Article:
Things You Never Knew About a Barista Career

In this article, we have Shawn Tan, full-time coffee addict and part-time barista, to share an inside view of what goes on behind the bar and inside the mind of your caffeine dealer.


photo credits to Izuan Mohati

A lot of people admire the showmanship of a barista, and some even aspire to become one. This is not uncommon, given the perks of the job – drinking all that delicious coffee, experimenting with different drinks and using quality (and expensive) coffee equipment, to name a few. However, making coffee is not as easy as it seems. A good grasp on basic coffee knowledge is a must, before you even begin learning the practical aspects. Some people believe that they can get started on the espresso machine as soon as they join a cafe. More often than not, one would first have to be familiar with all the roles in the cafe, from running coffees to table service, and even clearing tables and washing cups.

In this article, I would be revealing a side of the coffee business that one does not often see, and show you some of the things that are not so prominent to the average cafe goer.



Perhaps the biggest challenge that affects the barista is managing the caffeine intake. One question a barista often gets is, “How much coffee do you drink?” Fact is, a barista cannot simply keep track of the number of coffees he or she has had. As a barista working on the espresso machine, one has to calibrate the coffee not just in the morning, but throughout the day and whenever a new batch of coffee beans is added to the hopper. The calibration process includes tasting the espresso for consistency and flavour, which can add up to a lot of caffeine in a day. If your barista is overdosed on caffeine, it likely means he or she has been micromanaging the coffee quality. Or perhaps just taking advantage of the access to abundant coffee.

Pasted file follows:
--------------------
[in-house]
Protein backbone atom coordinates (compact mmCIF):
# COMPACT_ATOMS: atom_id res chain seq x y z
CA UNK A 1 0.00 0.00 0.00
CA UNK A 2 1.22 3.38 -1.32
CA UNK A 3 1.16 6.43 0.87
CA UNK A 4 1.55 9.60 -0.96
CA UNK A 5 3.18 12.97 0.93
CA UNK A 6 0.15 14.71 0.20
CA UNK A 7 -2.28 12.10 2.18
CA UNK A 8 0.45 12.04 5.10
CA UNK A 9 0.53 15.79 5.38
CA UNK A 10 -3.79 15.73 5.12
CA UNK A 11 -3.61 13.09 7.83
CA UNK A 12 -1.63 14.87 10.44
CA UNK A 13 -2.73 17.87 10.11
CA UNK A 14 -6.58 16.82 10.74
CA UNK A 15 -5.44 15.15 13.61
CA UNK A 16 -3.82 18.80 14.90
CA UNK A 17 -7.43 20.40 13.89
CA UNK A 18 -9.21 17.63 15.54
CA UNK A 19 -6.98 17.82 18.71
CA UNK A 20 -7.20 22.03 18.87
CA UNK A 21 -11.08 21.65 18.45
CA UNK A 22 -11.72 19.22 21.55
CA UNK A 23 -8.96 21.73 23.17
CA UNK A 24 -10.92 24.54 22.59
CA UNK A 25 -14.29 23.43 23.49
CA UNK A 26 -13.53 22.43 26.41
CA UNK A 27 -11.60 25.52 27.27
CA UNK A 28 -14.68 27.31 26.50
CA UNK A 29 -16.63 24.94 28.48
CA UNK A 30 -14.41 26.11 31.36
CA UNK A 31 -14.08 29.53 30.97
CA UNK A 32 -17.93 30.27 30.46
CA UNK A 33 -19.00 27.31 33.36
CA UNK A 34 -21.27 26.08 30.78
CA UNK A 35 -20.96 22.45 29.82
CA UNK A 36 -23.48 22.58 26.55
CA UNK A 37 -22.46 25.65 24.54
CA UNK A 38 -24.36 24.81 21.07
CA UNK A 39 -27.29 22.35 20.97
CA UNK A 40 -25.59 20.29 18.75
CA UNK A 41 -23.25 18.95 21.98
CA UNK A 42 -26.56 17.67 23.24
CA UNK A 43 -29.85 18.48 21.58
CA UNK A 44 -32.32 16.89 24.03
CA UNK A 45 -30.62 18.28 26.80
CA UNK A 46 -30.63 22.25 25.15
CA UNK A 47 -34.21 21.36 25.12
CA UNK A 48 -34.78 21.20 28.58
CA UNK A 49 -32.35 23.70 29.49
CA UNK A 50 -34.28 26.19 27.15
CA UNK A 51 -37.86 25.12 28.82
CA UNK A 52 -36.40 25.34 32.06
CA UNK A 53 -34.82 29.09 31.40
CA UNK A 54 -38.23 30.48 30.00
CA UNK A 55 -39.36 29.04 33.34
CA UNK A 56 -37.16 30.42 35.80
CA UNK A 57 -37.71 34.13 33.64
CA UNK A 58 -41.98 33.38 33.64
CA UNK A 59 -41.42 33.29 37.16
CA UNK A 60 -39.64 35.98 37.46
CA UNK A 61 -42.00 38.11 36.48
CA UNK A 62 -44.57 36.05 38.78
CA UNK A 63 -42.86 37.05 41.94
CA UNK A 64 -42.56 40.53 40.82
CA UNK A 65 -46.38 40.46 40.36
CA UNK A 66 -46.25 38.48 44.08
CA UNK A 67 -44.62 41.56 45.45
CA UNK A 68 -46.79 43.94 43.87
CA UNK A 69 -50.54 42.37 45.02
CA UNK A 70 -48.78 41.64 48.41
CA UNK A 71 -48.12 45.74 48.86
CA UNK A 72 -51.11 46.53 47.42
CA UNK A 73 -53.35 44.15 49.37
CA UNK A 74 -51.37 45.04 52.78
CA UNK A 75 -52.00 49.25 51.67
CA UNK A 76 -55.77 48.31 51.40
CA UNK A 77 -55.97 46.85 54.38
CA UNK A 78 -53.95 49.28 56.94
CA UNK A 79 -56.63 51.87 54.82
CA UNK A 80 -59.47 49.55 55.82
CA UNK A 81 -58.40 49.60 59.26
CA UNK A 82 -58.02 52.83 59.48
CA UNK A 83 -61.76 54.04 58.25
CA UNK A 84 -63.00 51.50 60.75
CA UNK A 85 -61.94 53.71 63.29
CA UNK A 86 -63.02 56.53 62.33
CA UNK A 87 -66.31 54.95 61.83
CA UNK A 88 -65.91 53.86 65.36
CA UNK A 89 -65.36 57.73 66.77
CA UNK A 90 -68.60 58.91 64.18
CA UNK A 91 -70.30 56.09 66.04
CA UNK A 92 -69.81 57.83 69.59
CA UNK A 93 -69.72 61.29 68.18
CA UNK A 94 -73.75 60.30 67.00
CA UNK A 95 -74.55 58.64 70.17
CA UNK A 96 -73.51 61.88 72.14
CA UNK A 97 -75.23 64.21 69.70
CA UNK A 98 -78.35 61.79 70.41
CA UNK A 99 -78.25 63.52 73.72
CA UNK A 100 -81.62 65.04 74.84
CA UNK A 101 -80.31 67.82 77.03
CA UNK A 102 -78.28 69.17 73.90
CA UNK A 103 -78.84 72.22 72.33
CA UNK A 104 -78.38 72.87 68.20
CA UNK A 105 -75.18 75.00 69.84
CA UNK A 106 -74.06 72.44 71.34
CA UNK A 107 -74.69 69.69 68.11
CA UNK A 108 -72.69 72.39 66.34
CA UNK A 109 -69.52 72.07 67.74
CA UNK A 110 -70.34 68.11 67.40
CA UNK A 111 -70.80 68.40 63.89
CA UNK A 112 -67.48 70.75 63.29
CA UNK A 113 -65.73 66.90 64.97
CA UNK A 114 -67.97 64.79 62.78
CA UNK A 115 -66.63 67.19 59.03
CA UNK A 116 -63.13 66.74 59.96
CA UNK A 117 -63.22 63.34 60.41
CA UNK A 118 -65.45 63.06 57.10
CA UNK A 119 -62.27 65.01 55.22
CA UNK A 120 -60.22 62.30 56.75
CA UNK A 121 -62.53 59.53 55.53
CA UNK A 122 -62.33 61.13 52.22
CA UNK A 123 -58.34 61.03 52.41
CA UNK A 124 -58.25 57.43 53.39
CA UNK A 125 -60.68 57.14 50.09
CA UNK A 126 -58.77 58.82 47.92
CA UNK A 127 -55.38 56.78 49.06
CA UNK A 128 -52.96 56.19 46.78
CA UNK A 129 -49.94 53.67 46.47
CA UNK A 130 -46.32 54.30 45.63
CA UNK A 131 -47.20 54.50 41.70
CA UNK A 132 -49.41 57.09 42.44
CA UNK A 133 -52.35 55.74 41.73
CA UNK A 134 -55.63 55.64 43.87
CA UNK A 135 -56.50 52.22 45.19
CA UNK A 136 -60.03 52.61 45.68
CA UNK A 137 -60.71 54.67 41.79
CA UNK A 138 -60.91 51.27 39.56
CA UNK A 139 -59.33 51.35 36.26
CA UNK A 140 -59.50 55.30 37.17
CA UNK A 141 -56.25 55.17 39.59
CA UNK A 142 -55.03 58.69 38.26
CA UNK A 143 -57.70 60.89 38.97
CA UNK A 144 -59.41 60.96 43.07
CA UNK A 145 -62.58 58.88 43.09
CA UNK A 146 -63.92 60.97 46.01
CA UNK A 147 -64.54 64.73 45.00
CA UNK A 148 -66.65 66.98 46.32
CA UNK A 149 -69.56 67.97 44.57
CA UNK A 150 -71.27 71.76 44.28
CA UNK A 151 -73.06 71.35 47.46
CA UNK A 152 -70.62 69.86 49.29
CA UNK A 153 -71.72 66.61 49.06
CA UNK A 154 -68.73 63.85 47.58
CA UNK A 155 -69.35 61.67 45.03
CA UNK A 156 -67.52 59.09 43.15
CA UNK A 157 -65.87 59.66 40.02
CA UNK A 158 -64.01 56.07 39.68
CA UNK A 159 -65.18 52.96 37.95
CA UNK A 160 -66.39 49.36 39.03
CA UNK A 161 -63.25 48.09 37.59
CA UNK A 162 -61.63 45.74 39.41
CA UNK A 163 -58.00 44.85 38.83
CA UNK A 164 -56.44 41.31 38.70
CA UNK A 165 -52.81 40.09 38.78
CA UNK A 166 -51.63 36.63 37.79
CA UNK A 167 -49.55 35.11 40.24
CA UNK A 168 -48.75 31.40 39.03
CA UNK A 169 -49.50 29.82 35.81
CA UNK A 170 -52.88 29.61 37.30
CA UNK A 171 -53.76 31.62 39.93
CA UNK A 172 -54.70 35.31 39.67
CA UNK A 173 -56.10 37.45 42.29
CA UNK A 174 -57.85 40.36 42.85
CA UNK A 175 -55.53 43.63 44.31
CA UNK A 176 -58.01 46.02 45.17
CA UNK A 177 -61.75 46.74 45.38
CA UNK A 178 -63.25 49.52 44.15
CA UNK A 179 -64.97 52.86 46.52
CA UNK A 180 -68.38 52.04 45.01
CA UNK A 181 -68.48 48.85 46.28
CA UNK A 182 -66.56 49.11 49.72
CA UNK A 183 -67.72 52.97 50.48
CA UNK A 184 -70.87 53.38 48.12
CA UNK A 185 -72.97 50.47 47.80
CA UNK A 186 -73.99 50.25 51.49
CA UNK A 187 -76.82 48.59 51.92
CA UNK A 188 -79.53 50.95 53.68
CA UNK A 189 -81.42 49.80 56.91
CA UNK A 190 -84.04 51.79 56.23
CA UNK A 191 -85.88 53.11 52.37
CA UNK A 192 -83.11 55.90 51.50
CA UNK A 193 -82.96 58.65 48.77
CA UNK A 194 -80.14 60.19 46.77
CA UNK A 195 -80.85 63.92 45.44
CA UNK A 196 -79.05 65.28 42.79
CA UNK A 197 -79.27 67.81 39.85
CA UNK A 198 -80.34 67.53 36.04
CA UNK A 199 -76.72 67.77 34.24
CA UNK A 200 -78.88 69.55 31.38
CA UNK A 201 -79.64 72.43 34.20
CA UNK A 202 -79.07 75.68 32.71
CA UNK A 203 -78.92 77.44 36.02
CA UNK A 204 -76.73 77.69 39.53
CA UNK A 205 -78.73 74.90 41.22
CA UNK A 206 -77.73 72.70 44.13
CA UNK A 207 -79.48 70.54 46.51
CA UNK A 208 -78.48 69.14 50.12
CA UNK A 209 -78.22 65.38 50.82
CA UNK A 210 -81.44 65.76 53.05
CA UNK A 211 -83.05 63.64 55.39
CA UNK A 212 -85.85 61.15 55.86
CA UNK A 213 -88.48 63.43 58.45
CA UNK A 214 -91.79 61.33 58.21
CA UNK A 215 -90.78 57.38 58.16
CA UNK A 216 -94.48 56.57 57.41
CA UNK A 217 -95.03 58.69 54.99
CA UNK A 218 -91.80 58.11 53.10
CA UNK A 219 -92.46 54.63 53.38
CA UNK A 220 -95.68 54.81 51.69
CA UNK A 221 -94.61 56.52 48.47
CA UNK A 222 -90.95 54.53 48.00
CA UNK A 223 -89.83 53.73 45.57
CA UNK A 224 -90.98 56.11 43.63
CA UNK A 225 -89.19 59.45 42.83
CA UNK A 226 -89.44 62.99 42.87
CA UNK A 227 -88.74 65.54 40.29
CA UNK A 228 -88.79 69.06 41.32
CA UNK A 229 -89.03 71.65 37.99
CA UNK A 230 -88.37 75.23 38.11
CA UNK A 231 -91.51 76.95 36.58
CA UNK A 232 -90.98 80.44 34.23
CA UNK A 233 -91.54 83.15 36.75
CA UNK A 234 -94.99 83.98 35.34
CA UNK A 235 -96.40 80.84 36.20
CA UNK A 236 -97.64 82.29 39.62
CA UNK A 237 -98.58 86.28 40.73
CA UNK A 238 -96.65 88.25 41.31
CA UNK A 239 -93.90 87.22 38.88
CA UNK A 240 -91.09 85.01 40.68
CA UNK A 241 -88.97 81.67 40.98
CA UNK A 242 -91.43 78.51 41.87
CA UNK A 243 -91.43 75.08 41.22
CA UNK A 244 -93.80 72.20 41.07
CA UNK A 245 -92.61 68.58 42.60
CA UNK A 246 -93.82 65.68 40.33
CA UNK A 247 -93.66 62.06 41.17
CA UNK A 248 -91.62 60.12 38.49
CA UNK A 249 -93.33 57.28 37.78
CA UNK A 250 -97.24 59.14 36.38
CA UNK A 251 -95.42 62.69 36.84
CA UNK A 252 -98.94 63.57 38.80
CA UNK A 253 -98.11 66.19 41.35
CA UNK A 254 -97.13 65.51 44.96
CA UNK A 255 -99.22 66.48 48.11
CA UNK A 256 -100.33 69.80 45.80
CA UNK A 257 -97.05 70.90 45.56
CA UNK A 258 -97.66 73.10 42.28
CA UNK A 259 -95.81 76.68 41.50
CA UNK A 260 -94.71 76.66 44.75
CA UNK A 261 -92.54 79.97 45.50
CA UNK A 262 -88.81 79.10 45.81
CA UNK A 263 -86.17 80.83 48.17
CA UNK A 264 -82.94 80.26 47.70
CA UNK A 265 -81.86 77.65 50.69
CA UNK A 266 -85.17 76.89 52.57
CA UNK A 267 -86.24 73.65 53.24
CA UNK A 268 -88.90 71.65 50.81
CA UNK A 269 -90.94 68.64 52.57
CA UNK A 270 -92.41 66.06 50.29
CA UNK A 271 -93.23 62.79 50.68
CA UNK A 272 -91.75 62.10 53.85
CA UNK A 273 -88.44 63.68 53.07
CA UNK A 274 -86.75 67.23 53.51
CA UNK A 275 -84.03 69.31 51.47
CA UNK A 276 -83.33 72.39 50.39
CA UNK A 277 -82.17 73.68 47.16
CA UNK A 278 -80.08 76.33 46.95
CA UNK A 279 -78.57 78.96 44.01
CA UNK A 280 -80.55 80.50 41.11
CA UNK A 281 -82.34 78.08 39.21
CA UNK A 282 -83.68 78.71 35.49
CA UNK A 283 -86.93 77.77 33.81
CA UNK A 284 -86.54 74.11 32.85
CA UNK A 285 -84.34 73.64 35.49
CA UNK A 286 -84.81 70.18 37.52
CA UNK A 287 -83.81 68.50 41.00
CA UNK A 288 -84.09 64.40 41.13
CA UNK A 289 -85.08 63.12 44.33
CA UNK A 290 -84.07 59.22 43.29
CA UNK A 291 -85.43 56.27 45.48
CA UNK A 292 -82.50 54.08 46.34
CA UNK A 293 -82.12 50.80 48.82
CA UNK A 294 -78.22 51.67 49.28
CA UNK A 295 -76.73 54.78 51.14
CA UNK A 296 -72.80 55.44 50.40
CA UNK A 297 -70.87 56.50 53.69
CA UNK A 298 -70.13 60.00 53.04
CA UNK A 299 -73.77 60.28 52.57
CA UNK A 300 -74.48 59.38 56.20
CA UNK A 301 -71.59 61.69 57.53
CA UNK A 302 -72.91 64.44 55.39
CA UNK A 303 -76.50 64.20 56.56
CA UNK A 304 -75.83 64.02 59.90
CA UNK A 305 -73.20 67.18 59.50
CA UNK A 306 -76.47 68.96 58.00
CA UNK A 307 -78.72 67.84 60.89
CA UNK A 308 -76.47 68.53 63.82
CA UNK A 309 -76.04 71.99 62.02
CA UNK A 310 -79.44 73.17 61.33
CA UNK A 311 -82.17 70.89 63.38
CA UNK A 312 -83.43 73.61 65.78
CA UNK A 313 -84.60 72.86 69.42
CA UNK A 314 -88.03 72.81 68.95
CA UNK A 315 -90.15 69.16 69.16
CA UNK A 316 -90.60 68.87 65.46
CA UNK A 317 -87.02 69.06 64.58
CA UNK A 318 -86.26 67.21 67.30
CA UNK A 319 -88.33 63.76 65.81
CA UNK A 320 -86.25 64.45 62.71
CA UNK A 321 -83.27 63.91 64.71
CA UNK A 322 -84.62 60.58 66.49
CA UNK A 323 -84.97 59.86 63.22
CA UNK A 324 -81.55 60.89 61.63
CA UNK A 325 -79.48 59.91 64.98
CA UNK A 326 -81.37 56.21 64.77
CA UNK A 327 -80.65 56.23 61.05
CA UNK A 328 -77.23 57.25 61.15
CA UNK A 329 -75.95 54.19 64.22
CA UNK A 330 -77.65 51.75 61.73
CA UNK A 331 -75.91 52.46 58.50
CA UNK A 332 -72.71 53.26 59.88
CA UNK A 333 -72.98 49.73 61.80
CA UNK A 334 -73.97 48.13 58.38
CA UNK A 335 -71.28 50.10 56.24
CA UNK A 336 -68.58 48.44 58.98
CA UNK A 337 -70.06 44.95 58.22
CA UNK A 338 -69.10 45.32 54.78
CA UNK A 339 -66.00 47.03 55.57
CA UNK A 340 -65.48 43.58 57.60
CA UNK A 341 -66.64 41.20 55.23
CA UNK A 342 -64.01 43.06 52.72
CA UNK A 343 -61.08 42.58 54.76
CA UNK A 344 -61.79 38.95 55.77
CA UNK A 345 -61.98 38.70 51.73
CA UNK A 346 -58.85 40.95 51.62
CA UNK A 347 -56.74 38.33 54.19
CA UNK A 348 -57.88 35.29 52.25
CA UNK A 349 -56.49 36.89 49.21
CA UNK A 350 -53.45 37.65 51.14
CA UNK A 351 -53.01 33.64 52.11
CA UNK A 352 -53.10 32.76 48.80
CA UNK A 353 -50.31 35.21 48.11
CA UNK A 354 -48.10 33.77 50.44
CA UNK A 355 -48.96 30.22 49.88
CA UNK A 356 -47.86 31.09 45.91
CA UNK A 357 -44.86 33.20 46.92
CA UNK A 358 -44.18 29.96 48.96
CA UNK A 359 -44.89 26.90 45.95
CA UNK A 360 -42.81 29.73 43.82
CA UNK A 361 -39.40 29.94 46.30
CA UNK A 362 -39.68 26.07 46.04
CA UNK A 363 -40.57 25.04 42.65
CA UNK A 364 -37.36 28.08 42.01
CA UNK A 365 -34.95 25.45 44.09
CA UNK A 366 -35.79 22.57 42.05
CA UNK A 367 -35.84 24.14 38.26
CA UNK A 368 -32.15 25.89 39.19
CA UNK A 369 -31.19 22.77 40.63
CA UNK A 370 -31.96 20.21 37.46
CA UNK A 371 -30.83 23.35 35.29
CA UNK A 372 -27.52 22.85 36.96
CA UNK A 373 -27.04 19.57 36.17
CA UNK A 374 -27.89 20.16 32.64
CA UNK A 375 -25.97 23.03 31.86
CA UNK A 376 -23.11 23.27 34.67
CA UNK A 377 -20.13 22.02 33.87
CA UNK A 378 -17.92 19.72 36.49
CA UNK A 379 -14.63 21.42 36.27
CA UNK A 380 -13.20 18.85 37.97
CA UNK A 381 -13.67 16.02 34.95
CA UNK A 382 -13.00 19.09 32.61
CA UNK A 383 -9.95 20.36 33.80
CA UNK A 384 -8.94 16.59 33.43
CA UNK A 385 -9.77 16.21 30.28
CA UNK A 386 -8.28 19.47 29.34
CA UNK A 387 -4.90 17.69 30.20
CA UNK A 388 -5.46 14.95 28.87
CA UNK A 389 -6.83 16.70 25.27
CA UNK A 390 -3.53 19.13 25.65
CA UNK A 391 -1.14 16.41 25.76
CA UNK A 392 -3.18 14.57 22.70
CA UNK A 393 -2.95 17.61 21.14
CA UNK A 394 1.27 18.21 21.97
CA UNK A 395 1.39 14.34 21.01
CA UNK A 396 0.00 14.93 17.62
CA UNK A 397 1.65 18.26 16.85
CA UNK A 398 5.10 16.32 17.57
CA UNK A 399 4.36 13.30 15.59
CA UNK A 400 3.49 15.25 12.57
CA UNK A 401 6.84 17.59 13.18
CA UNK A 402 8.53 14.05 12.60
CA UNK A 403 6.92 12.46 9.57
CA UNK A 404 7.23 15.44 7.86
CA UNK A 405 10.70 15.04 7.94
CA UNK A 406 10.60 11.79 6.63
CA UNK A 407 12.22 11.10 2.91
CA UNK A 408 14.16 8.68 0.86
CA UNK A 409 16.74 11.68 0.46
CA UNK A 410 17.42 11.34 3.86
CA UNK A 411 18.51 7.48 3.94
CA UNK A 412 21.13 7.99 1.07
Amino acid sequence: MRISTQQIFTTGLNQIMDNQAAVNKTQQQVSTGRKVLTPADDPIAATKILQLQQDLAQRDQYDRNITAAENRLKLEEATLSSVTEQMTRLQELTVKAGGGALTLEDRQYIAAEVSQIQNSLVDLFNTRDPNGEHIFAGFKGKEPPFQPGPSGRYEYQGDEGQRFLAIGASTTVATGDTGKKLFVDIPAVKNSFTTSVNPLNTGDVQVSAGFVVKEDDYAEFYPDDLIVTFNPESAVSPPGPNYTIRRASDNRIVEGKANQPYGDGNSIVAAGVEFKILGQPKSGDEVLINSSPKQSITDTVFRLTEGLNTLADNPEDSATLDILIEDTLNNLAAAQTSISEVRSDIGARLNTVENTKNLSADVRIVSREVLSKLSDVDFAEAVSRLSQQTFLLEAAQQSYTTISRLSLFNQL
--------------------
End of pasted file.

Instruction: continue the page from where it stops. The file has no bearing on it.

photo credits to Izuan Mohati


An important skill required of the barista is the ability to multitask. One needs to manage the list of orders coming in, while steaming a pitcher of milk, and watching the espresso stream at the same time. At higher levels, a good barista can keep an eye on the customer traffic coming in the door, and handle ridiculous questions from customers, all while pouring coffees with a smile.


This brings us to the next point, which is the ability to work as a cohesive unit. During peak hours in a high-volume cafe, there are typically two people working on the same espresso machine – one to pull espresso shots, and one to steam milk and finish drinks. It takes some chemistry between the two to effectively churn out beverages at speed, with one slowing down to keep the pace whenever necessary.

Apart from that, the baristas have to maintain effective communication between the rest of the staff, including the cashier taking orders and the runner sending out coffees. It takes certain kind of cool to keep making quality coffee as a team, especially when the list of orders is 16 chits long and the queue is preventing the coffees from getting sent out efficiently.